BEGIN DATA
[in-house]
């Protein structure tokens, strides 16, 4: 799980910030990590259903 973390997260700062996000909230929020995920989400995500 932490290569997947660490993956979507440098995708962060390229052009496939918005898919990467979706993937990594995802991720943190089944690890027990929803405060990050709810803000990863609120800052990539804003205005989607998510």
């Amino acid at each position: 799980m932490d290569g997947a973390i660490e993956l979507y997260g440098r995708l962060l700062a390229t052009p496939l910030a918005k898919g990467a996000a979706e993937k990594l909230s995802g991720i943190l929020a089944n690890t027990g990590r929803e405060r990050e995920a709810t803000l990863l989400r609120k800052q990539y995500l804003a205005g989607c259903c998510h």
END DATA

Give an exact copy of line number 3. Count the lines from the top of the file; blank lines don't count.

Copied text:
């Amino acid at each position: 799980m932490d290569g997947a973390i660490e993956l979507y997260g440098r995708l962060l700062a390229t052009p496939l910030a918005k898919g990467a996000a979706e993937k990594l909230s995802g991720i943190l929020a089944n690890t027990g990590r929803e405060r990050e995920a709810t803000l990863l989400r609120k800052q990539y995500l804003a205005g989607c259903c998510h």